I have spent many hours sobbing out the hurt of being isolated as a baby. I go through periods when I’m ‘back in my box’ and my listeners just have to say “Hi Roma, I’m right here with you” so I can cry and cry. Sometimes my close relationships will bring up the confusion of sometimes feeling so cherished and sometimes so uncared for and my listeners will remind me that these are old feelings, not about now.
As I have worked piece by piece on my biography, I have developed more patience and presence with my kids. I am now 80-90% less reactive than I was. I can think more clearly and make better decisions, unclouded by old hurts, on the leadership of my family. Even beliefs I held to strongly or rigidities that I assumed were aspects of my personality have melted away. This has allowed me to become more responsive to the children in front of me rather than being on some crusade, driven by unprocessed hurt.
How can I set this up in my own life?
A Listening Partner can be your friend or someone you’ve never met. It’s good to keep a couple of boundaries around the agreement. One is that you hold confidentiality to the degree that anything you say during listening time cannot be referred to by anyone but you. So if you are pairing with a friend you need to take care in your usual conversations to remember which things they told you in confidence. The other aspect that helps maintain the safety of the exchange is to honour the time commitment, split the time equally, use a timer and don’t chat either side of the exchange, as this can erode the sense of safety.
You might swap anything between 10-45 minutes each and you can arrange as many exchanges as you need per week. You might be monogamous to just one Listening Partner – or like me, highly polyamourous!
Over time you will develop an unparalleled sense of safety and connection with your listener/s. When you feel truly safe with them your body will start to release this stored up hurt through emotional expressions or crying/laughter/rage/yawning/sweating/trembling. This is when you will notice things in your life beginning to shift. We tend to find that our ability to be calm and patient and listen to our children is directly proportional to how much listening we receive ourselves.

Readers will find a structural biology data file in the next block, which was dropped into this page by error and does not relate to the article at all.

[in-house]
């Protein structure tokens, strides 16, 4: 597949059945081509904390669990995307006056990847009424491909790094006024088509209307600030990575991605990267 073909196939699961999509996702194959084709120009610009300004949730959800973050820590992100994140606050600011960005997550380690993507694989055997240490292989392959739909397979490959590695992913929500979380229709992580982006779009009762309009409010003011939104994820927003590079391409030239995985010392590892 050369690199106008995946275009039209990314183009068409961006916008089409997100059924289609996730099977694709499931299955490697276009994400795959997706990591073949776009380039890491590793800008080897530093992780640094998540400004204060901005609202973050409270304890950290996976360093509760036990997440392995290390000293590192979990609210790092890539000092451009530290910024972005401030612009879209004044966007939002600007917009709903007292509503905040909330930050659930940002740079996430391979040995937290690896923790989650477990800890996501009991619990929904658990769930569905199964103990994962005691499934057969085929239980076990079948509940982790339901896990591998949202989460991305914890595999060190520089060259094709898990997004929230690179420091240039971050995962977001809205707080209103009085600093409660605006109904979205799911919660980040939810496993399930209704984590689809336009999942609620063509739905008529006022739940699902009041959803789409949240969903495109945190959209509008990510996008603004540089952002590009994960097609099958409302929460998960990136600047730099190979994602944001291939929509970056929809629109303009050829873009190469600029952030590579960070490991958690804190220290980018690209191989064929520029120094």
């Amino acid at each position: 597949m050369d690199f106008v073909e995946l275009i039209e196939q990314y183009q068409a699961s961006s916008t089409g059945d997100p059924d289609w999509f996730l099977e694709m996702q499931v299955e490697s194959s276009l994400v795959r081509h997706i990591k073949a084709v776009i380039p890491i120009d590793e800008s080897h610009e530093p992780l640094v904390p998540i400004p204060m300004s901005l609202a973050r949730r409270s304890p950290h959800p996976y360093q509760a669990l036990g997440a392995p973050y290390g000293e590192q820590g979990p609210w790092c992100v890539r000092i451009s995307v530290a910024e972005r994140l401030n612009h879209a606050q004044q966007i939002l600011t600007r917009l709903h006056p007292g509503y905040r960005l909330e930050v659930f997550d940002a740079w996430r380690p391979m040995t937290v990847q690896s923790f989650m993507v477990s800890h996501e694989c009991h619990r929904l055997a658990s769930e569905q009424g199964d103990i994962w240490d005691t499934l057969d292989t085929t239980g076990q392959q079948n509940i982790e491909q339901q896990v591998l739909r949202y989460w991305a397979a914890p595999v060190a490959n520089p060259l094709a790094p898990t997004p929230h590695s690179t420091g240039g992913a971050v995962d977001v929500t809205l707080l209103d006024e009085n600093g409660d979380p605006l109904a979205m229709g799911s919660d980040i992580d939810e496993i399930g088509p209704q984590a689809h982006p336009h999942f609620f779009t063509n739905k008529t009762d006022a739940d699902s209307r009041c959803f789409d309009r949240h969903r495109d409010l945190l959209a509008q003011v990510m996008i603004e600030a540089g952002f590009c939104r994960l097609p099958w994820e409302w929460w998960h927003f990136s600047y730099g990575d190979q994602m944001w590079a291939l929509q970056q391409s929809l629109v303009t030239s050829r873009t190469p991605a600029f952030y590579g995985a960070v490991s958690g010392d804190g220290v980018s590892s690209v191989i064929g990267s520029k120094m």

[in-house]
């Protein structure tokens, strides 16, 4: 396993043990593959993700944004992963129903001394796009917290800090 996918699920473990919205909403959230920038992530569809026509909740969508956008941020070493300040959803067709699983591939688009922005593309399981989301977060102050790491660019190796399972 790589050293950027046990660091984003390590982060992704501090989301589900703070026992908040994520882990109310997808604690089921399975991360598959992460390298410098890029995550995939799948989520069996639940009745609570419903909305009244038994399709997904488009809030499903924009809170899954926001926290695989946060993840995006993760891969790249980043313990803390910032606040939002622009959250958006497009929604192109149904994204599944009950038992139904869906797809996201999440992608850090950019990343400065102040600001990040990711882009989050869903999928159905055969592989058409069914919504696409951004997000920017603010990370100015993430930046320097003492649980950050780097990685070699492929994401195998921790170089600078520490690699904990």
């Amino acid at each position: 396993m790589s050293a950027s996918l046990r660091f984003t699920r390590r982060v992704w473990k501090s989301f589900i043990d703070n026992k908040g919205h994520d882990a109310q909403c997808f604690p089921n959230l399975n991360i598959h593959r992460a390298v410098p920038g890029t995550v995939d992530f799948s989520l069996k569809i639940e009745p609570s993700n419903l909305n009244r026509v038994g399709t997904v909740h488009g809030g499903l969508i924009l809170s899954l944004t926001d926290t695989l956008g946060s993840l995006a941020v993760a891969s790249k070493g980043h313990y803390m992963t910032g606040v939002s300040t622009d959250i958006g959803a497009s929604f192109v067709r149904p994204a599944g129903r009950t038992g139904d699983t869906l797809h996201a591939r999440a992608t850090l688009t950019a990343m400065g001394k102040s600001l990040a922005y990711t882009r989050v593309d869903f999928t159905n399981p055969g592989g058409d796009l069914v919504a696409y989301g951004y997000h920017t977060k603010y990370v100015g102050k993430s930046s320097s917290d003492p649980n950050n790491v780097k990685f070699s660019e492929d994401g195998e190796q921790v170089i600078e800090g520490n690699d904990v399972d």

How listening partnerships build community
Remember how I described pouring out the hurt of being alone and separate? I found that when I had done enough of this I could start to notice and receive the community around me in a new way. If you believe you are alone and no-one cares, it somehow gets reflected back to you. I was now finding previously unimagined levels of connection and support.
What I’ve also noticed happening around me is that those in my community have noticed how effective this tool has been for me. They have literally witnessed my posture and confidence improve and me striding forth in my life in a way I never could have before. And they wanted a piece of that. So most people in my life have now dived in and learned how to use ‘Listening Partnerships’ too! And because many of us exchange listening with each other it has built a network of people who have a shared ability to deeply ‘get’ each other. It has created a community that holds much more transparency and intimacy.
If you want to build this structure for emotional support and resilience into your life, you can download this booklet and join the ‘Hand in Hand Listening Support UK’ Facebook group to connect with a partner.